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North Korea Crisis

Trump fires top diplomat Tillerson ahead of North Korea talks

Hawkish successor from CIA portends policy upheaval

U.S. Secretary of State Rex Tillerson, left, was ousted by President Donald Trump on March 13.   © Reuters

WASHINGTON -- U.S. President Donald Trump announced Tuesday that CIA Director Mike Pompeo will replace Rex Tillerson as secretary of state, a step likely to influence Washington's stance on North Korea.

Trump has pursued isolationist "America first" policies and was often at odds with Tillerson, who pushed for greater international cooperation. The two clashed especially heavily over North Korea, with Trump putting military action on the table and Tillerson aiming for a diplomatic solution.

Though Trump has now accepted an offer for a summit with North Korean leader Kim Jong Un, he told reporters Tuesday that he "made that decision by myself."

Tillerson had also encouraged Trump to uphold the Iran nuclear deal and tried to change the president's mind on leaving the Paris climate agreement.

Tillerson was notified Friday that he could be replaced, leading him to return home from an Africa trip a day early, according to American news outlets. CNN reported that he learned of the final decision from Trump's tweet.

"The secretary did not speak to the president this morning and is unaware of the reason" for his dismissal, said Steve Goldstein, undersecretary of state for public diplomacy and public affairs, in a statement Tuesday before he himself was dismissed.

It is highly unusual for a secretary of state to be replaced after only a year or so. Pompeo will need confirmation by the Senate.

"I am confident he is the right person for the job at this critical juncture," Trump said of Pompeo in a statement distributed by the White House.

CIA Director Mike Pompeo testifies before the Senate Intelligence Committee on Feb. 13.   © Reuters

Pompeo said in a statement that "I look forward to guiding the world's finest diplomatic corps in formulating and executing the president's foreign policy."

A former military officer, Pompeo served in Congress before becoming director of the Central Intelligence Agency. He has been criticized for defending the agency's use of torture. CIA Deputy Director Gina Haspel will succeed him, also following Senate confirmation.

Trump wanted his new team in place ahead of talks with North Korea and ongoing trade negotiations, a senior White House official said.

Although relatively new to the Trump inner circle, Pompeo has won the president's trust with tailored briefings on classified information. Yet his ability to handle delicate topics like the North Korea issue remains to be seen, considering his lack of formal diplomatic experience.

Tillerson is only the latest of many high-profile officials to leave the White House. Gary Cohn recently announced his resignation as director of the National Economic Council.

Tillerson's exit had been rumored for some time, given his repeated disagreements with Trump on foreign policy. Shortly before the president said he would meet with Kim, Tillerson had stressed that the U.S. was a "long ways from negotiations" with North Korea. A number of details still need working out ahead of the summit, from the time and place to the actual agenda.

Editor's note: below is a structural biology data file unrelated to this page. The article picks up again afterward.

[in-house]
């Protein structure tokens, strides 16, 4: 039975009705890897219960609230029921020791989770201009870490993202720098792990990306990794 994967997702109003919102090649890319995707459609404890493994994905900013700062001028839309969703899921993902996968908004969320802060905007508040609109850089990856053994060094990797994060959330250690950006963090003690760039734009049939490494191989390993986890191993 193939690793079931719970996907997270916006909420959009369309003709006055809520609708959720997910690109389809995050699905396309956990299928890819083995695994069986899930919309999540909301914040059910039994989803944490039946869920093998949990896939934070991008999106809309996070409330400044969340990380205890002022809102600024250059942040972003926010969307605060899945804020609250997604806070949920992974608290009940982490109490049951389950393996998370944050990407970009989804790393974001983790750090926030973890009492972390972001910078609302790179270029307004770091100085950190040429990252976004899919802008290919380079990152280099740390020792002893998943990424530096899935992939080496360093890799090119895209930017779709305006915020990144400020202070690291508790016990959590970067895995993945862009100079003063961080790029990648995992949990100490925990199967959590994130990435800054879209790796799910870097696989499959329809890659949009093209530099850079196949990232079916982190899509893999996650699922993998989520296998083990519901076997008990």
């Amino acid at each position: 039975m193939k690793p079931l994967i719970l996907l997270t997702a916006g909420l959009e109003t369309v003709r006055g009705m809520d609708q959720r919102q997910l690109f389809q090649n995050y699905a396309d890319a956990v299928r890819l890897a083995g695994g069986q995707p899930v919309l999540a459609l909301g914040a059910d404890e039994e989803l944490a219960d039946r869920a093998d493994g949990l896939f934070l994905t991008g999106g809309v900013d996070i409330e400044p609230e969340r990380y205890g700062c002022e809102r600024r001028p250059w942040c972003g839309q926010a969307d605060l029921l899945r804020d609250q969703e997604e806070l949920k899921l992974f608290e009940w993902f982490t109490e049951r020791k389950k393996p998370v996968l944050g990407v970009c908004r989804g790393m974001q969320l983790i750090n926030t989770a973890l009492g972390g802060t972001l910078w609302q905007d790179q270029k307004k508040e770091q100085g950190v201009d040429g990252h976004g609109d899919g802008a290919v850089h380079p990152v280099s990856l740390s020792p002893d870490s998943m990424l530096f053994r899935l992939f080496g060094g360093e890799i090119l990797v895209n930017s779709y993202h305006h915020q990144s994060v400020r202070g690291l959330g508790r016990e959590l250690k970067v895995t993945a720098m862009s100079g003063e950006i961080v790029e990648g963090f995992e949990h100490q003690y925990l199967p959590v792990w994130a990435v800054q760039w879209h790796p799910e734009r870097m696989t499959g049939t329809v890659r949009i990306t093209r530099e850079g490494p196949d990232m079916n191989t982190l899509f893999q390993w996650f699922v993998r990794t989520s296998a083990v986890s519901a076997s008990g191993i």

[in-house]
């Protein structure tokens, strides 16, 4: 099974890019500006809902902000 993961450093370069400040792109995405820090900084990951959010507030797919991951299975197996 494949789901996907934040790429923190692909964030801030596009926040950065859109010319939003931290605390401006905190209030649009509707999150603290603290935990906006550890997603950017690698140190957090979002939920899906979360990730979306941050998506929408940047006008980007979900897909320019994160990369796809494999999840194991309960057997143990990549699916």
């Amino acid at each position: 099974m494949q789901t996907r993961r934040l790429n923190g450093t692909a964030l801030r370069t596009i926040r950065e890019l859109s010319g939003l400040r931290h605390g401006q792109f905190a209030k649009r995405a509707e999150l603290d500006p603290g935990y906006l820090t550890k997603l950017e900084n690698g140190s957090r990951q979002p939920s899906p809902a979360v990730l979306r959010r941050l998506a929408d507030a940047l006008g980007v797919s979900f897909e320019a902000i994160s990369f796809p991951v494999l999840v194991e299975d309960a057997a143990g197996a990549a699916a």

Concerned by Trump's disregard for diplomatic protocol, Tillerson worked during his tenure to soften the president's more hard-line stances, such as on the Iran deal and greater Middle East policy. But this dynamic led to inconsistencies in White House positions. Tillerson also reportedly called Trump a "moron" after a meeting of cabinet and national security officials last summer.

Tillerson defended his record Tuesday, telling reporters that "working with allies, we exceeded the expectations of almost everyone" with the "maximum pressure" campaign to denuclearize North Korea.

"And we commenced the steps to dramatically increase not just the scope, but the effectiveness of the sanctions" he said. "The department undertook a global campaign to bring partners and allies on board in every country around the world, with every embassy and mission raising this to the highest levels."

The change in top diplomats comes at a critical point for the nation and raises concern over further damage to American global leadership.

Pompeo's diplomatic instincts will likely align more closely with Trump's. A conservative Republican, he has criticized the Iran agreement as well as Muslim immigrants.

"We have a very similar thought process," Trump said of Pompeo on Tuesday.

The new secretary will inherit a weakened State Department. The brain drain includes the recently announced departures of Thomas Shannon, undersecretary for political affairs, and Joseph Yun, special representative for North Korea policy. An appointment for the ambassador to South Korea fell apart at the last minute.

Only about 60 of roughly 150 State Department posts requiring Senate confirmation have been filled, according to The Washington Post. With doubts already swirling over the department's ability to prepare for a summit with Kim, the exit by Tillerson only makes matters worse.

The turnover in senior government officials will likely persist. Trump has also publicly criticized Attorney General Jeff Sessions' decision to recuse himself from the Russia investigation. And the president is said to have locked horns with Chief of Staff John Kelly, who is trying to impose greater discipline in the White House.

Just 42% of Americans approve of Trump's approach on the North Korea issue, with 50% disapproving, in a CBS News poll published Tuesday.

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